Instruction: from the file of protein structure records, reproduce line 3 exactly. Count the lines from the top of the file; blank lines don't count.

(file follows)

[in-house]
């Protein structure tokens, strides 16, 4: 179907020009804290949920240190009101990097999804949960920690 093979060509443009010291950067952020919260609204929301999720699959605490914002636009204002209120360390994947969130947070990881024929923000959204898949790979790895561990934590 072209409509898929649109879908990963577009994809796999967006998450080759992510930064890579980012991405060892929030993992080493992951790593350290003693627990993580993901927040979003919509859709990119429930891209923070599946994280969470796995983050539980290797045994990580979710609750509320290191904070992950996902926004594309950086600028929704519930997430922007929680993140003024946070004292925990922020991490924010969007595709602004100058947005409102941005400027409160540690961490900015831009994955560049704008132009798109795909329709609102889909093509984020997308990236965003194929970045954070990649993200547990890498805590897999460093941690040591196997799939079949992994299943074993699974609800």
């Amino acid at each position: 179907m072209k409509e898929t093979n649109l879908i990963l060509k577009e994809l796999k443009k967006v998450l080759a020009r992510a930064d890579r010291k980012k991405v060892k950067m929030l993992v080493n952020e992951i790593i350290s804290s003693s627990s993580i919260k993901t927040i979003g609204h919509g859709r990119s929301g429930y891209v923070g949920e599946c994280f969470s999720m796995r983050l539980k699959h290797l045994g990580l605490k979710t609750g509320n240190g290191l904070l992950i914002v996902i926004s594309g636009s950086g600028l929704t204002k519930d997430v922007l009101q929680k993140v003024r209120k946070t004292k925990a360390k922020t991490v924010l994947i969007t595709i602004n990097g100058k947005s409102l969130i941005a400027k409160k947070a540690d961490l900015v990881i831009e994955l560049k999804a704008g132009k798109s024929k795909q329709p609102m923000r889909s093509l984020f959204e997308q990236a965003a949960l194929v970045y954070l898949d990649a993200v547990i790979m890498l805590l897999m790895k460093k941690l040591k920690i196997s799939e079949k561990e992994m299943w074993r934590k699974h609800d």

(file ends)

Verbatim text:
């Amino acid at each position: 179907m072209k409509e898929t093979n649109l879908i990963l060509k577009e994809l796999k443009k967006v998450l080759a020009r992510a930064d890579r010291k980012k991405v060892k950067m929030l993992v080493n952020e992951i790593i350290s804290s003693s627990s993580i919260k993901t927040i979003g609204h919509g859709r990119s929301g429930y891209v923070g949920e599946c994280f969470s999720m796995r983050l539980k699959h290797l045994g990580l605490k979710t609750g509320n240190g290191l904070l992950i914002v996902i926004s594309g636009s950086g600028l929704t204002k519930d997430v922007l009101q929680k993140v003024r209120k946070t004292k925990a360390k922020t991490v924010l994947i969007t595709i602004n990097g100058k947005s409102l969130i941005a400027k409160k947070a540690d961490l900015v990881i831009e994955l560049k999804a704008g132009k798109s024929k795909q329709p609102m923000r889909s093509l984020f959204e997308q990236a965003a949960l194929v970045y954070l898949d990649a993200v547990i790979m890498l805590l897999m790895k460093k941690l040591k920690i196997s799939e079949k561990e992994m299943w074993r934590k699974h609800d």